District 9 (2009)

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Published on: 2009.09.21

The trailers didn’t do this movie justice.

Neill Blomkamp’s debut as a writer and his first major film as director should be a smash hit. If it doesn’t do well at the box office, it’s sure to be a favorite on DVD.

The basic back-story is this: an alien race (called “prawns” by humans) arrived on Earth 38 years ago, malnourished and sick, hovering their ship over Johannesburg, South Africa. In an attempt to take care of them, the human race housed them in a place called “District 9,” which fell under the jurisdiction of a company called MNU. The district turned into a slum.

The movie begins as MNU — under pressure from society and government — attempts to evict the aliens to “District 10,” which is farther from human populations and resembles a concentration camp. In the process, they find aliens hoarding weapons and working on secret projects. The director of the MNU project also begins to learn that MNU is hiding secrets as well.

Filmed mostly in documentary style, with interview clips spaced nicely throughout, District 9 is a well-made science-fiction movie with a hint of social commentary along the way.

The action scenes were directed and filmed as if Blomkamp had been doing this all his life, and the relatively unknown (in the U.S.) actors played their parts perfectly. Blomkamp, who’s done visual effects for a few big movies in the past, can also take some credit for effects in this movie.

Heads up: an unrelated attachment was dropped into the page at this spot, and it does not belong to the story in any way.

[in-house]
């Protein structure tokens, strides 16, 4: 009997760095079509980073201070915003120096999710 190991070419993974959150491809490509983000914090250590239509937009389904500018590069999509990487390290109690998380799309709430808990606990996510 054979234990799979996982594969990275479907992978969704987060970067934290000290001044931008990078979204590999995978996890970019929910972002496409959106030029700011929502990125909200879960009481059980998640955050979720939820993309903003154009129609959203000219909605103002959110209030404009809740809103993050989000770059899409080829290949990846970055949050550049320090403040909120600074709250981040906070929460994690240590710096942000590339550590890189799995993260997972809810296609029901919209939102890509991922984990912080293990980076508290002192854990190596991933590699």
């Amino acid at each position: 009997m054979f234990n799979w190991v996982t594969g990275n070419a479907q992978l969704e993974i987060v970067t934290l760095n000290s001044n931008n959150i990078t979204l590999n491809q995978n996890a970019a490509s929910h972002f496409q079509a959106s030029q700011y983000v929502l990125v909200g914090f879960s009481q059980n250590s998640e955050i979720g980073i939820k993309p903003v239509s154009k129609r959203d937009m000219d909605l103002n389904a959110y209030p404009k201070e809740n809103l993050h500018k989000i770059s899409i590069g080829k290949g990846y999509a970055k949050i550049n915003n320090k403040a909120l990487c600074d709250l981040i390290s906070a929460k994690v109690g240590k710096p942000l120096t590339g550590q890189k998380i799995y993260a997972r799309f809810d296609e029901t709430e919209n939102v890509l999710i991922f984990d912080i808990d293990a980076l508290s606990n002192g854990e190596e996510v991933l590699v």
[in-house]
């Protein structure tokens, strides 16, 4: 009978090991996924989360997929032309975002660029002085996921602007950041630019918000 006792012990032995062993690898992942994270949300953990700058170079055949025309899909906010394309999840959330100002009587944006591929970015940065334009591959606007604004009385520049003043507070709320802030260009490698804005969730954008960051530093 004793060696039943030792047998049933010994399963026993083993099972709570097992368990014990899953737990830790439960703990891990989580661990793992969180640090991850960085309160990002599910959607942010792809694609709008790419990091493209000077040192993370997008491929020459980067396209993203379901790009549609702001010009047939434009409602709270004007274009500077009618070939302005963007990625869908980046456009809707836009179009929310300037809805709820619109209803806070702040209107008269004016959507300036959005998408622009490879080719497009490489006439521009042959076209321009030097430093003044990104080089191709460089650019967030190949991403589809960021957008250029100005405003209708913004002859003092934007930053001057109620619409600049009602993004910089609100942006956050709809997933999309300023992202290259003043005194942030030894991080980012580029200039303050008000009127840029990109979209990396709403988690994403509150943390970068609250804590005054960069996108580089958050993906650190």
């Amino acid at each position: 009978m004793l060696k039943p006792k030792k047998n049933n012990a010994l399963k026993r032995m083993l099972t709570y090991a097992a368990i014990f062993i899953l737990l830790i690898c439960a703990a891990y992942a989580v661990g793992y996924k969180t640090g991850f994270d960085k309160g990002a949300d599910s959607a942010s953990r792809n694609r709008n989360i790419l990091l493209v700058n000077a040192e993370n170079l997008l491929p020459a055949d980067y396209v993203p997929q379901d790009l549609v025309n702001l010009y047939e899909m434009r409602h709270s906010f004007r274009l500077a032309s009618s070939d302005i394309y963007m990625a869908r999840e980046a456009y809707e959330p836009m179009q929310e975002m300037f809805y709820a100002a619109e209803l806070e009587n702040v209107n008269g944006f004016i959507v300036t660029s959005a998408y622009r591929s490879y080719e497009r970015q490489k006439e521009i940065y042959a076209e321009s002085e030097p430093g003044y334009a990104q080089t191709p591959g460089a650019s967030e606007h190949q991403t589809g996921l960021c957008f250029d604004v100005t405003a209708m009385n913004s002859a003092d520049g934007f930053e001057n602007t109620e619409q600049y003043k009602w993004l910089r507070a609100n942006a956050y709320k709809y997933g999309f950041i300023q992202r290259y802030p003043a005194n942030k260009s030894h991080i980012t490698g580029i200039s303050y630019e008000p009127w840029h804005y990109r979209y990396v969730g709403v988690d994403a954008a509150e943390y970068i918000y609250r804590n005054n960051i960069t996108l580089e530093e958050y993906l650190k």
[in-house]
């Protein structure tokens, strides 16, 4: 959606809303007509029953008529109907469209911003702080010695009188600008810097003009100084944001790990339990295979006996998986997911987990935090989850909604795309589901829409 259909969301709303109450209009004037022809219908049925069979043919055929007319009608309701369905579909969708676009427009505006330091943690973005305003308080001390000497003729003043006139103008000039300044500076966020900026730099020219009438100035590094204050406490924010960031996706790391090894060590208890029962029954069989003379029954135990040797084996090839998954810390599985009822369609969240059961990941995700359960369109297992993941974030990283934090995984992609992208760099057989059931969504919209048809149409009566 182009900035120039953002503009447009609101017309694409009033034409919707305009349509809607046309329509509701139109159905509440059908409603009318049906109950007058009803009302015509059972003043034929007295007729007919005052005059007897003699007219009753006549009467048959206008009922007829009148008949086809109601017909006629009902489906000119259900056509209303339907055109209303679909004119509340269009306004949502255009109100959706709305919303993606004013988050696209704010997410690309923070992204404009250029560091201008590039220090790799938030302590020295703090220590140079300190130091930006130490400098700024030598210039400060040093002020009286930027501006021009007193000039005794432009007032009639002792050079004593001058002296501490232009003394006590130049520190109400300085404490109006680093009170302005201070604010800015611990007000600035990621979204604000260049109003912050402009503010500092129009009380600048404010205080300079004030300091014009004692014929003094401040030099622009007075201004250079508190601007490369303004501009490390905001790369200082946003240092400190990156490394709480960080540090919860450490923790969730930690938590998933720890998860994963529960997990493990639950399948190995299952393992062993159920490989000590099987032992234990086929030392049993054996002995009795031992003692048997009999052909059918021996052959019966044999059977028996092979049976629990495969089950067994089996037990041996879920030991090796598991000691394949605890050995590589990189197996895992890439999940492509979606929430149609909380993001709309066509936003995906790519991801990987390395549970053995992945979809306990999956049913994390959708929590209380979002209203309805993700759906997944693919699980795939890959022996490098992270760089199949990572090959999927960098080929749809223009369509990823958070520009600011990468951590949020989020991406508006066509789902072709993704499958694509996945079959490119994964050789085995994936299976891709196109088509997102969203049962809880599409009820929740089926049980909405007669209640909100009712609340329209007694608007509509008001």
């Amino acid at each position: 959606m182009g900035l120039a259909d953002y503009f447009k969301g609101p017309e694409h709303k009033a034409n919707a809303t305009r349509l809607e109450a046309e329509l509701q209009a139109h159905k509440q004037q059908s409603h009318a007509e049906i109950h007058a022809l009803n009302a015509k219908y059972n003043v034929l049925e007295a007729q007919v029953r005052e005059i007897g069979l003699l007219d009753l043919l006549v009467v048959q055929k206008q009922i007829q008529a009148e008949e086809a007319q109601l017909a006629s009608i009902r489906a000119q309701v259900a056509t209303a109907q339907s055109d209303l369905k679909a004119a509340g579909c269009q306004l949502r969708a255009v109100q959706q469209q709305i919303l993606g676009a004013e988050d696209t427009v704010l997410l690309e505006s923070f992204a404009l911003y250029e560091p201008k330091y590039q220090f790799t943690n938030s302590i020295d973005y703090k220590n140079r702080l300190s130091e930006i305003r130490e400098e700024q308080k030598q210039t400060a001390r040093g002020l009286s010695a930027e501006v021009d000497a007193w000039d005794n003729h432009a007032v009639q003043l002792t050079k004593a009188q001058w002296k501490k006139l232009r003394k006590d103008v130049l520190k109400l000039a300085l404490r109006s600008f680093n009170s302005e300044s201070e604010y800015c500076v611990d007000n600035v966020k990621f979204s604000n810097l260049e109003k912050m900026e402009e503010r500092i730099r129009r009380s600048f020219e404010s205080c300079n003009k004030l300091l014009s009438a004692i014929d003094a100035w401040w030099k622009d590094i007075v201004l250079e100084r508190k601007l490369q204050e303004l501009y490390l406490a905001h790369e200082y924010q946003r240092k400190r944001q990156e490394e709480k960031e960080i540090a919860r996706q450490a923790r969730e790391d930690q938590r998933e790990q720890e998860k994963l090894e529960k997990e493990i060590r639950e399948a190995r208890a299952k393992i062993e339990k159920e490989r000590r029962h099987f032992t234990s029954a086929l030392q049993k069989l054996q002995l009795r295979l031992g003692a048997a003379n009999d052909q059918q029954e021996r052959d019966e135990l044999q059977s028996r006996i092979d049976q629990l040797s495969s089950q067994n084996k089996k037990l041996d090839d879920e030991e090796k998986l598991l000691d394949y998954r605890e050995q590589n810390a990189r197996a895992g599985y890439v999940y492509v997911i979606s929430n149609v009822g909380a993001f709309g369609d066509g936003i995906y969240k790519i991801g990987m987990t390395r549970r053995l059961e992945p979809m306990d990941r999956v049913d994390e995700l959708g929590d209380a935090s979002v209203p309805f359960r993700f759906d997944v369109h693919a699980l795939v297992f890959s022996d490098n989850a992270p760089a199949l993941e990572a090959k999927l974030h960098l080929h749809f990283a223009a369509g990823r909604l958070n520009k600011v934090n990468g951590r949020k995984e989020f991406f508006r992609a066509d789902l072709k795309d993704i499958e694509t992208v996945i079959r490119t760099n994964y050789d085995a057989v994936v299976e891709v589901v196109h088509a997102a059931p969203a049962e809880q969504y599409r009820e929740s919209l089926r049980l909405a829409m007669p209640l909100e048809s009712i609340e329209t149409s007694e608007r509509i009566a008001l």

The aliens look real — even in CGI — as does the giant spaceship that hovers overhead.

Story-wise, District 9 is intriguing. It drops quite a few hints early, but is careful to lead the viewer through the plot without giving too much away until the right time.

Historical References:

I didn’t realize until after viewing the film, but the name apparently references District Six, which played a large part in the history of apartheid.

One underlying theme of District 9 is the growing reliance of nations on multi-national corporations as a type of privatized government and military.

If blood and gore isn’t your thing, you might want to avoid this film. Otherwise, it’s a thrilling romp through a well-constructed real-world sci-fi theme, with nearly unstoppable action and a surprising amount of laughs.

IMDb: District 9
Wikipedia: District 9
Rating: R
(for bloody violence and pervasive language)
Length: 112 min. (1:52)
Director: Neill Blomkamp
Genre: Action / Drama / Sci-Fi / Thriller
My Rating: 9 of 10
Family Friendly: No
(quite a bit of alien gore and strong language)
Sharlto Copley, Jason Cope, Nathalie Boltt, John Sumner, Vanessa Haywood, Kenneth Nkosi

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